The present invention discloses a therapeutic pressure strap. The pressure strap includes an elongated flexible band having a first end, a second end, an interior surface and an exterior surface.
The interior surface of the band is adapted for contacting a human limb having a tendon. The therapeutic pressure strap preferably also includes a fastener attached to the band capable of securing the band in a closed loop. At least two pads are preferably disposed on the interior surface of the band in a spaced-apart relationship. The pads are adapted to be positioned against a human limb on adjacent sides of a tendon.
In one preferred embodiment, the pads are removably disposed on the interior surface of the band. The strap may include hooks or loops, such as VelcroŽ, disposed on the interior surface of the band and corresponding hoops or loops disposed on the removable pads.
The band is preferably placed about the circumference of a human limb, with the second end being received in the fastener and pulled through the fastener, causing the band to tighten about the limb. As the strap is tightened, the pads apply a lateral force against the tendon. The fastener is adapted for releasably securing the first and second ends together. The band is preferably adapted for applying compressive force to a human limb having a tendon with the pads adapted for applying the compressive force to the tendon when a tendon is received between the pads.
In one embodiment, the first and second ends of the band are joinable to form a closed loop.
The therapeutic strap may further include a means for applying a compressive force to a human limb having a tendon and a means for applying the compressive force to the tendon. The therapeutic strap may further include a means for adjusting the compressive force applied to the tendon. Additionally, the present invention is directed towards a method of treating discomfort associated with a tendon. The method includes applying lateral pressure to the lateral sides of a tendon. The tendon may originate from the medial or lateral epicondyle tendon or, in an alternate embodiment, the tendon may be a patella tendon.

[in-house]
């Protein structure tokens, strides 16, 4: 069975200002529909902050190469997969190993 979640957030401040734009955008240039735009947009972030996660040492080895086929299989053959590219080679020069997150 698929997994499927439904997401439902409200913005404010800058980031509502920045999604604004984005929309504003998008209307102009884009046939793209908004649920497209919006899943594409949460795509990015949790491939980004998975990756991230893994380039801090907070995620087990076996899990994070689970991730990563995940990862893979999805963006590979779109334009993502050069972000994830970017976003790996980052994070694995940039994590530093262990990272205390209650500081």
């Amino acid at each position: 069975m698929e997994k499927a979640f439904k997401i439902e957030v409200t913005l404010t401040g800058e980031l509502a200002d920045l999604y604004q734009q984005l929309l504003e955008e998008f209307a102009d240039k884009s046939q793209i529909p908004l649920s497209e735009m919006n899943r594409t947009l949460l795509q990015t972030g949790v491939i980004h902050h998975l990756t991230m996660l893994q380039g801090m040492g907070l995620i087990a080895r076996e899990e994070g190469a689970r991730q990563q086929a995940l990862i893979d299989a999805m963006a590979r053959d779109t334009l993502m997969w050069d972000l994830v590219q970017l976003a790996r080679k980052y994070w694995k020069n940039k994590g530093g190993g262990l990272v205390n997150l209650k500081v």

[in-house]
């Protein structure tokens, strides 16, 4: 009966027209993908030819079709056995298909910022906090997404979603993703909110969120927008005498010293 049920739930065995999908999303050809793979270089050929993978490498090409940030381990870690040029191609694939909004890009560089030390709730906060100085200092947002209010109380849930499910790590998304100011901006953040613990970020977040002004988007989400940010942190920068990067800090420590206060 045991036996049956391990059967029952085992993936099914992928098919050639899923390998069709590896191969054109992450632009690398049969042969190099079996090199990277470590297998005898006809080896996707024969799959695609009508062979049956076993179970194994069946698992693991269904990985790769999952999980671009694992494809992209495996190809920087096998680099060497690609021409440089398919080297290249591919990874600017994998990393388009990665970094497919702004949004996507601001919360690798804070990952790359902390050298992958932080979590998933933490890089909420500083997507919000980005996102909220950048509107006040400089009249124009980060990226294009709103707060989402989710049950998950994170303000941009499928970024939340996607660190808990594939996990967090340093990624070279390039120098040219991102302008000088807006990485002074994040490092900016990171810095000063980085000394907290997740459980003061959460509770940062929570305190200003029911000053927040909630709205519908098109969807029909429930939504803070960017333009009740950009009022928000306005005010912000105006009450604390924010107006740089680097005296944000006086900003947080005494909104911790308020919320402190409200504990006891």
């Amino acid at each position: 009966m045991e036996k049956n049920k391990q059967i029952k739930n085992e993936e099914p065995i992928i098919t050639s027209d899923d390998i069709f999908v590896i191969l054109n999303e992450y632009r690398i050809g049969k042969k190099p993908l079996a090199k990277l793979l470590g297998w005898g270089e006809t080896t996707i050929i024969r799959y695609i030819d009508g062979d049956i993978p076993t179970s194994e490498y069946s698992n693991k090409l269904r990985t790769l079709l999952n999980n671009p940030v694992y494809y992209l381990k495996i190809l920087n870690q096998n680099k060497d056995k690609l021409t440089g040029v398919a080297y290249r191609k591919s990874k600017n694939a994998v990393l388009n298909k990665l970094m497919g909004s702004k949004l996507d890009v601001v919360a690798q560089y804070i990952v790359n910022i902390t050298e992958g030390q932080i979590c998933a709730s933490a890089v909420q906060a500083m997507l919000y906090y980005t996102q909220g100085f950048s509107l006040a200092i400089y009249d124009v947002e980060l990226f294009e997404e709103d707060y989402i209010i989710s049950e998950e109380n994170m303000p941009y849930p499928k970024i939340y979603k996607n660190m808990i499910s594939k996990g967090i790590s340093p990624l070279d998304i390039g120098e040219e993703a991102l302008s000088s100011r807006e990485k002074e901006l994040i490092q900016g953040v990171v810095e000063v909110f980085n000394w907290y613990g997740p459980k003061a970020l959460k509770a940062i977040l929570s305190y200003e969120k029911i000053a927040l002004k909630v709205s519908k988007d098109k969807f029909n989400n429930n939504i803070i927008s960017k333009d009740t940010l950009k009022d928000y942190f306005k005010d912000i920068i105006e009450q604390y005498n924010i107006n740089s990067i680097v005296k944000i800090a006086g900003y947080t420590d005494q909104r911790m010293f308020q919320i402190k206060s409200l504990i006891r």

The step of applying lateral pressure may include an elongated strap being placed around the limb and bearing against a tendon. At least two pads are disposed on the strap and the limb so the strap holds the pads against the lateral sides of the tendon. The pad may be positioned against the limb on adjacent sides of the tendon and the band tightened to close the pads to apply lateral pressure to the tendon.
The step of applying lateral pressure may include pinching a portion of the skin overlying the tendon in order that the tendon is drawn within a gap formed by the positioning of the pads. Additionally, the step of applying lateral pressure may include providing an elongated flexible band adapted for applying a compressive force to a human limb having a tendon and a pair of spaced-apart pads supported on the band and positioning said pads on the lateral sides of a tendon for applying the compressive force to the tendon when received between the pads.
For the purposes of illustrating the invention, there is shown in the accompanied drawings a strap assembly in accordance with one embodiment form of the present invention in various applications.
Referring now to the drawings, a strap assembly is illustrated in
As illustrated in